Chuck Colson

Second, religion provides demonstrable social benefits. For example, Dr. Byron Johnson of the University  of Pennsylvania studied graduates of Prison Fellowship?s InnerChange Freedom Initiative program for two years following their release. He found that they had a recidivism rate of only 8 percent compared to more than 20 percent for similar inmates and 67 percent nationally. This is great news to anyone but a secularist ideologue. Even while this study was underway, Americans United for Separation of Church and State sued the state of Iowa, claiming the program violates church-state separation. What?s galling is that they not only would destroy the religious rights of prisoners, but they would also deny society the advantage of changed lives: that is, fewer crimes.

The abuse of prisoners? religious liberties is why Prison Fellowship supports the Religious Land Use and Institutionalized Persons Act (RLUIPA), signed into law in 2000. The law promptly came under attack, and the Supreme Court will soon hear arguments in a case that will determine whether prisoners? access to religious materials and programs can be protected by congressional action.

On this Sunday, Religious Freedom Day, get your church and your friends to join in praying that the Court will uphold this statute. The religious liberty of prisoners must be protected; nowhere do the lost need the Gospel more.

America?s founders wisely made religious freedom the first right; they knew that without it, all other rights are meaningless. Two centuries later, the prisoner sitting in his lonely cell, stripped of his Bible, his minister, and his right to worship, knows exactly what they meant.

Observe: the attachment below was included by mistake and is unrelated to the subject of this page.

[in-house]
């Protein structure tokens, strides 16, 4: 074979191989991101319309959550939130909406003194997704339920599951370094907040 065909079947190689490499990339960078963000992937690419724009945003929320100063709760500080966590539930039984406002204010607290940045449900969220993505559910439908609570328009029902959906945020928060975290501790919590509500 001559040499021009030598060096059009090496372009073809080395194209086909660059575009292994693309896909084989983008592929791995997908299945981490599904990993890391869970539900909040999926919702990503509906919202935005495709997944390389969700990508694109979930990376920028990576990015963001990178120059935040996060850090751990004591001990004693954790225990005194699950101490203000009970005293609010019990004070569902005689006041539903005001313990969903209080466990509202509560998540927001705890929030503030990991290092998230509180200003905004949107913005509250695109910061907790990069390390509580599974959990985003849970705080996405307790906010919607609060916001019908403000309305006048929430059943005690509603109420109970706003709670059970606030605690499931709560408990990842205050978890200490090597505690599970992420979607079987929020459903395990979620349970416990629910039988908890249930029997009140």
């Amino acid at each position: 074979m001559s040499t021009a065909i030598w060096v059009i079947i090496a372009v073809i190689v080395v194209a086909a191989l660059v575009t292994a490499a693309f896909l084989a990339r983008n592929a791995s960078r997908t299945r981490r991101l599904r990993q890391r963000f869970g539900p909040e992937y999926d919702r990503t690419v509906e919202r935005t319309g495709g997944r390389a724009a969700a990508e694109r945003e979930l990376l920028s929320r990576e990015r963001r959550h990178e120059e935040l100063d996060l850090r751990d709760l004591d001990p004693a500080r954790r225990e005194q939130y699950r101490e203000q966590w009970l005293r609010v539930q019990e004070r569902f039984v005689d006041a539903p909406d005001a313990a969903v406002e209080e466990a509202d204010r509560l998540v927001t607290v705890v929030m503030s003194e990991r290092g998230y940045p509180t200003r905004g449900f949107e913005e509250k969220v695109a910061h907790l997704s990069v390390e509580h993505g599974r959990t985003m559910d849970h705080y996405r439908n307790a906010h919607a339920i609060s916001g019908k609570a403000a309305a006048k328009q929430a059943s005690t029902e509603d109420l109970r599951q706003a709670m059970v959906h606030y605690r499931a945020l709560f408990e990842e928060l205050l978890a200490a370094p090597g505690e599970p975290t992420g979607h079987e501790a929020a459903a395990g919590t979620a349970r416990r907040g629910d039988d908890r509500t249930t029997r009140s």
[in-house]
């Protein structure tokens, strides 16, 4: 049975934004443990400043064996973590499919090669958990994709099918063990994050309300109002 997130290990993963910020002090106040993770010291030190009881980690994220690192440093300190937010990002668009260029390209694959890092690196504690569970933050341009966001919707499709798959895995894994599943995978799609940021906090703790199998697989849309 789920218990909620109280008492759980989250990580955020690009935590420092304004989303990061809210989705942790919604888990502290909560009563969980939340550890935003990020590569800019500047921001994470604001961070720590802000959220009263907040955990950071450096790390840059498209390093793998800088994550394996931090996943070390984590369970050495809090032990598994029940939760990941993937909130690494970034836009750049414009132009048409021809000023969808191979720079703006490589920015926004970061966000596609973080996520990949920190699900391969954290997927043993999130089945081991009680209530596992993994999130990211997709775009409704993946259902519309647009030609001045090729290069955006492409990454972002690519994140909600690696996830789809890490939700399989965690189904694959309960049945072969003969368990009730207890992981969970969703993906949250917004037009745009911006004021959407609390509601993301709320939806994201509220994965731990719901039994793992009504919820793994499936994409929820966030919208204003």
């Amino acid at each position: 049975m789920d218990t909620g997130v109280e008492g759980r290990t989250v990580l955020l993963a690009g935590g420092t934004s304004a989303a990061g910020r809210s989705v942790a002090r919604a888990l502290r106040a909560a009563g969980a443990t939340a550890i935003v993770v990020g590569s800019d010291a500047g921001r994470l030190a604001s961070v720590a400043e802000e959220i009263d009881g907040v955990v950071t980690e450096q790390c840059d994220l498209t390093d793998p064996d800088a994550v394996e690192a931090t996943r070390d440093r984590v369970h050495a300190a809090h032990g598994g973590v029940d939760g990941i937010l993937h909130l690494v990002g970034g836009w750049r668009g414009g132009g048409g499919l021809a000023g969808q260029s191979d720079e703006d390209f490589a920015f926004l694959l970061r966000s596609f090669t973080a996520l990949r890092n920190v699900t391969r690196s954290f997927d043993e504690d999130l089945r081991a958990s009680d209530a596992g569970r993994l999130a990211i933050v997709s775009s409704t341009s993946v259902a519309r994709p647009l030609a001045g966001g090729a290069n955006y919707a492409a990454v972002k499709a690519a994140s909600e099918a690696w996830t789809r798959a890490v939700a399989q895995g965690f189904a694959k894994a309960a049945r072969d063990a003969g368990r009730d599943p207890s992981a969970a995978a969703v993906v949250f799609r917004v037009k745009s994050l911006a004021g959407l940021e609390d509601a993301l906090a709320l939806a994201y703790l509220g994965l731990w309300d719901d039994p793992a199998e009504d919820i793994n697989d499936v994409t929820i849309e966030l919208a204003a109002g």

For further reading and information:

Today?s BreakPoint offer: Justice Fellowship?s booklet ?Religion Behind Bars? is an important resource for prison volunteers, chaplains, corrections officials, and prisoners to help them understand the rights of prisoners to practice their religion and the reasonable limitations on those rights that may be permissible.

Learn more about the Religious Land Use and Institutionalized Persons Act (RLUIPA).

Adelle M. Banks, ?Appeals Court Upholds Law Protecting Prisoners? Religious Rights,? Beliefnet, 16 December 2004.

Pat Nolan, When Prisoners Return (Prison Fellowship, 2004).

For more information on criminal justice reform and religious freedom for prisoners, visit Justice Fellowship?s website.

BreakPoint Commentary No. 050107, ?The First Freedom: Religious Freedom Day.?

Learn more about InnerChange Freedom Initiative.

BreakPoint Commentary No. 030618, ?Shutting the Revolving Door: IFI and Texas.?

BreakPoint Commentary No. 030701, ?Anatomy of a Conversion: Prison Programs and the Public Good.?

BreakPoint Commentary No. 030214, ?The Risk of Doing Good: Lawsuits and Faith-Based Solutions.?


Chuck Colson

Chuck Colson was the Chief Counsel for Richard Nixon and served time in prison for Watergate-related charges. In 1976, Colson founded Prison Fellowship Ministries, which, in collaboration with churches of all confessions and denominations, has become the world's largest outreach to prisoners, ex-prisoners, crime victims, and their families.
 
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